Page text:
Henry Miller

Henry Miller was an American writer and artist, best known for his semi-autobiographical novels which blend character study, social criticism, philosophical reflection, and explicit language. Born on December 26, 1891, in New York City, he was a controversial figure in his time, with his most famous works, 'Tropic of Cancer' and 'Tropic of Capricorn', initially banned in the United States for their candid sexuality. Miller's writing style and candid exploration of the human condition influenced modern literature. He passed away on June 7, 1980, in Pacific Palisades, California.


This list of books are ONLY the books that have been ranked on the lists that are aggregated on this site. This is not a comprehensive list of all books by this author.

  1. 1. Tropic of Cancer

    The book is a semi-autobiographical novel set in 1930s Paris and describes the protagonist's life as a struggling writer. The narrative is filled with vivid descriptions of the city, sexual encounters, and philosophical musings, all penned in a stream-of-consciousness style. The protagonist's experiences living in poverty, his relationships with other expatriates, and his pursuit of artistic freedom are central to the story. Despite the explicit content, the novel is noted for its candid exploration of the human condition and the author's quest for personal and creative authenticity.

  2. 2. World Of Sex

    "World of Sex" is an explicit and candid exploration of human sexuality, delving into the author's personal experiences, philosophical musings, and the broader cultural attitudes towards sex. The work challenges conventional morality and the taboos surrounding sexual expression, advocating for a more liberated and honest approach to discussing and engaging in sexual acts. The author's reflections are interwoven with critiques of societal norms and a call for readers to embrace their desires without shame or guilt, making it a provocative piece that seeks to push the boundaries of how sex is perceived and talked about in society.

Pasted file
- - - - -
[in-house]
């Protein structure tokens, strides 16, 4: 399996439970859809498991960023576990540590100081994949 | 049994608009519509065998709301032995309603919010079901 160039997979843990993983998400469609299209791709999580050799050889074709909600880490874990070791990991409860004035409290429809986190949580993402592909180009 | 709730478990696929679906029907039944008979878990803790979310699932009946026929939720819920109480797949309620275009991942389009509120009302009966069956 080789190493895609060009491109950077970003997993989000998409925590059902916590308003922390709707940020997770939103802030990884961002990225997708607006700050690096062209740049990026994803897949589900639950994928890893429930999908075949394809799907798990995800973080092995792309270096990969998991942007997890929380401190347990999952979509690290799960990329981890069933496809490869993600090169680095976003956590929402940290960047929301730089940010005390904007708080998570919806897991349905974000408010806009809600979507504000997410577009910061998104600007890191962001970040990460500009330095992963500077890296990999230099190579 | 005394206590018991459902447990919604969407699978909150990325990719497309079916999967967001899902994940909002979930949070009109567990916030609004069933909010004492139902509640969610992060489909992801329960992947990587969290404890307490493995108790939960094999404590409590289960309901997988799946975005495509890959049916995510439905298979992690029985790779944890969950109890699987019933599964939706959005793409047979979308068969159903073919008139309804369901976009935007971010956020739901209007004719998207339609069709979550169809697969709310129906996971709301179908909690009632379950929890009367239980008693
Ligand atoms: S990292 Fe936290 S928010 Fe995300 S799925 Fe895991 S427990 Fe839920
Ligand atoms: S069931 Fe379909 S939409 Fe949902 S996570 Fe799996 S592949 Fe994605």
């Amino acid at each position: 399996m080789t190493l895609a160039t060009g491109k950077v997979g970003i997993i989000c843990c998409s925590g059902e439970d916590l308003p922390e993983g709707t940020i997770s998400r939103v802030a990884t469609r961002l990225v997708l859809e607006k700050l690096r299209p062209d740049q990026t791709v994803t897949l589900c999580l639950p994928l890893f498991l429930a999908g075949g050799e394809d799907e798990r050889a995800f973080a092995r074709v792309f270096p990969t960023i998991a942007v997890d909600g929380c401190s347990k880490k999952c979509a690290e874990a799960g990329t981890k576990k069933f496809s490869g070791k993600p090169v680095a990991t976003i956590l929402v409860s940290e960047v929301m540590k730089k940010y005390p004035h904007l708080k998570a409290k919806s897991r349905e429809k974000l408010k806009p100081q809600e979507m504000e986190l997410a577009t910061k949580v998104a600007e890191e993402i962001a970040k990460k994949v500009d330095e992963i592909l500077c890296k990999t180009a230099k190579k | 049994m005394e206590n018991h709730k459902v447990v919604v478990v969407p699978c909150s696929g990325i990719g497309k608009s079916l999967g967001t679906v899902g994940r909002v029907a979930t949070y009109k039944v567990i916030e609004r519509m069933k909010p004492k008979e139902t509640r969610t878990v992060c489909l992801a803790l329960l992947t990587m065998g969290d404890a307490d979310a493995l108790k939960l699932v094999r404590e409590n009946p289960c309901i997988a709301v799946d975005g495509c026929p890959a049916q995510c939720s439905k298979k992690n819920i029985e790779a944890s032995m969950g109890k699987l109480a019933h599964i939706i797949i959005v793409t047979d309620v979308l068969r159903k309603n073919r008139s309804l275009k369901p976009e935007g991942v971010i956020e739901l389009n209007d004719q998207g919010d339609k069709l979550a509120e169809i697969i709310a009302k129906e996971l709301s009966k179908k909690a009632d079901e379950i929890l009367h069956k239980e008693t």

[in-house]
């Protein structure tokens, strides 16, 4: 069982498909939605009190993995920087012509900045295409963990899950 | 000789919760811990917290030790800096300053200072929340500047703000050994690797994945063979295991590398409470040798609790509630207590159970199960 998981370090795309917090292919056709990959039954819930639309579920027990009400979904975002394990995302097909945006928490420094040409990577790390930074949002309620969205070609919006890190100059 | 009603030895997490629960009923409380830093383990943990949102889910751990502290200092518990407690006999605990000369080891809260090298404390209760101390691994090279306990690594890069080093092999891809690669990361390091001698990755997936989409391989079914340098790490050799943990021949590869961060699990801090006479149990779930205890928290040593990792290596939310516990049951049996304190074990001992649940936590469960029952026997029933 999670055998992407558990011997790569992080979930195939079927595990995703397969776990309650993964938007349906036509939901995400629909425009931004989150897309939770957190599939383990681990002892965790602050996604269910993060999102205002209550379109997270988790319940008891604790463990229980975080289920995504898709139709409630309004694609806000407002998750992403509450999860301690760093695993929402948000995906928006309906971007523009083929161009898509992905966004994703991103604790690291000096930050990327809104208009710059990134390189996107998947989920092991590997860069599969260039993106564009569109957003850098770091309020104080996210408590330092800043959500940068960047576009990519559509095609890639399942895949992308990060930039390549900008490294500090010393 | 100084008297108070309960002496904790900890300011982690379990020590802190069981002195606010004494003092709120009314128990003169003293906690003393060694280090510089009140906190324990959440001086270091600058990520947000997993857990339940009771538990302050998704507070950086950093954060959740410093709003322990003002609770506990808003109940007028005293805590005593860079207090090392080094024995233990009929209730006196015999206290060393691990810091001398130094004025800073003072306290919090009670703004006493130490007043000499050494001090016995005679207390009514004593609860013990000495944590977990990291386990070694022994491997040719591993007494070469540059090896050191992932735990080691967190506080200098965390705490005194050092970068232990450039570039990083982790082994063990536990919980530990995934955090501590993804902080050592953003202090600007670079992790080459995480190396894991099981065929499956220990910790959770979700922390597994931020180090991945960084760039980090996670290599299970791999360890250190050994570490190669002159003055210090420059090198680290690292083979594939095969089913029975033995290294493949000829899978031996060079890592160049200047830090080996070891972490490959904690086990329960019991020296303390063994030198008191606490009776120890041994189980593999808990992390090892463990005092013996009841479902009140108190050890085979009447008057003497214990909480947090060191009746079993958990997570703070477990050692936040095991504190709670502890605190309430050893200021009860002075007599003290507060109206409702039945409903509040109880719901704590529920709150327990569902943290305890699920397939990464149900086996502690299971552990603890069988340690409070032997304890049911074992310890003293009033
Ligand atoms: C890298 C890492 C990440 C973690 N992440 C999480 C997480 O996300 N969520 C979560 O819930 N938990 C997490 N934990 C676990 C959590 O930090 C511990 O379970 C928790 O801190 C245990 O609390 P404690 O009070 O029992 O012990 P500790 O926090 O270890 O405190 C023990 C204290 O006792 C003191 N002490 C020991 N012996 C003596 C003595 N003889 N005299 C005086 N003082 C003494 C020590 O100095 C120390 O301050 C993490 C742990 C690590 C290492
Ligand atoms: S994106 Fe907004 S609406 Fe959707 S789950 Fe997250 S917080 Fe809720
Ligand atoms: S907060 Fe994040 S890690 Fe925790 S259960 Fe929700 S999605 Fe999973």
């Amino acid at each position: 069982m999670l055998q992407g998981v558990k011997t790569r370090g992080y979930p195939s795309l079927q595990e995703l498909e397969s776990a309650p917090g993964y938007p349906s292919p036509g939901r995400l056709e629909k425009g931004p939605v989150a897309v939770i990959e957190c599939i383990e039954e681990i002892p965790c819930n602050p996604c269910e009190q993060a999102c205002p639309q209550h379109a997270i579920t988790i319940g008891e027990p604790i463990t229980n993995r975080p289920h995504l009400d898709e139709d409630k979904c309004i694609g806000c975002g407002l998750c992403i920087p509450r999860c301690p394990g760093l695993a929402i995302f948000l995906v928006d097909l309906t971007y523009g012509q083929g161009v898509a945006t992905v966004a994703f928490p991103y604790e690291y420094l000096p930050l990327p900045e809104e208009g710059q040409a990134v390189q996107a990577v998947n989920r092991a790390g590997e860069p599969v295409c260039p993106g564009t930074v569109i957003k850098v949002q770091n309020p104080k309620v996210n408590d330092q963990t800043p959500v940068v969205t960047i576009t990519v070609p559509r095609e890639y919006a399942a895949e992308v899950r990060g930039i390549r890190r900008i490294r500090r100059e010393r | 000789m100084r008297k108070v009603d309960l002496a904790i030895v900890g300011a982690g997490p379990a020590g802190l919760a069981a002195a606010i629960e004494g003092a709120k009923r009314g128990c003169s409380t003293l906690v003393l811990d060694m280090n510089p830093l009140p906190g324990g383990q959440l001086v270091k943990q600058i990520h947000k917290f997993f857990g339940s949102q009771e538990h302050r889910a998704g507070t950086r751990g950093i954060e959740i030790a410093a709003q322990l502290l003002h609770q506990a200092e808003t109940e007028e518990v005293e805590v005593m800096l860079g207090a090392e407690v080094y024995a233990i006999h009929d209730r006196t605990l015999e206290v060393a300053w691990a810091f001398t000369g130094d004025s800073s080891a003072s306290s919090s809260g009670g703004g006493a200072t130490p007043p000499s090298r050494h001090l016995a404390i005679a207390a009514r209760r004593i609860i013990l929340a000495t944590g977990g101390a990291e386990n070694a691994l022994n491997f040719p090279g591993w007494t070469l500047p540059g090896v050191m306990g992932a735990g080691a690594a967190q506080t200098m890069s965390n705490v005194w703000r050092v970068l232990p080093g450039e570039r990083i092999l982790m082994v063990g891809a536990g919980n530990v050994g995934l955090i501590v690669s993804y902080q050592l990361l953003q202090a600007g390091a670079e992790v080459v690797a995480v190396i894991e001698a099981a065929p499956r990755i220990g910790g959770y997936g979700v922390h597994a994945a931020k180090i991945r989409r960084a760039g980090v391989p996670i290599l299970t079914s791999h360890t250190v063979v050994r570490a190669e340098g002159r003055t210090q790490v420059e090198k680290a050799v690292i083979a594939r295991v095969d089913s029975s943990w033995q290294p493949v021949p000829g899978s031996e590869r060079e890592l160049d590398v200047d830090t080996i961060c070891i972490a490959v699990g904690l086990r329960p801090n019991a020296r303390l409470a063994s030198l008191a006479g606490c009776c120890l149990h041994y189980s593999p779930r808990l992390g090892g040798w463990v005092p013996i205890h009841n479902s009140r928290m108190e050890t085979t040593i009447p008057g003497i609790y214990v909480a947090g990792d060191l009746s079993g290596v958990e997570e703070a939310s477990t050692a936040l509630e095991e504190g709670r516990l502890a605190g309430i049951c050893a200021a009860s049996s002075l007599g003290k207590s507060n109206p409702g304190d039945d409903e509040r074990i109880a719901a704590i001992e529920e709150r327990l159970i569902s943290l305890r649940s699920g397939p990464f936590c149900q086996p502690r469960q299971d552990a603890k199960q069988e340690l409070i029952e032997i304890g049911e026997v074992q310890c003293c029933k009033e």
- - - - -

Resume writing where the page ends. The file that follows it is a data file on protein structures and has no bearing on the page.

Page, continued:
3. 3. The Rosy Crucifixion

    The book is a semi-autobiographical trilogy that explores the author's life in 1920s New York City. The protagonist, a struggling writer, navigates through his tumultuous relationship with his wife, his various extramarital affairs, and his quest for artistic freedom and personal identity. The narrative is characterized by its graphic depictions of sexuality, philosophical introspection, and critique of societal norms. The book is a testament to the author's rejection of conventional morality and his pursuit of a life driven by passion and creativity.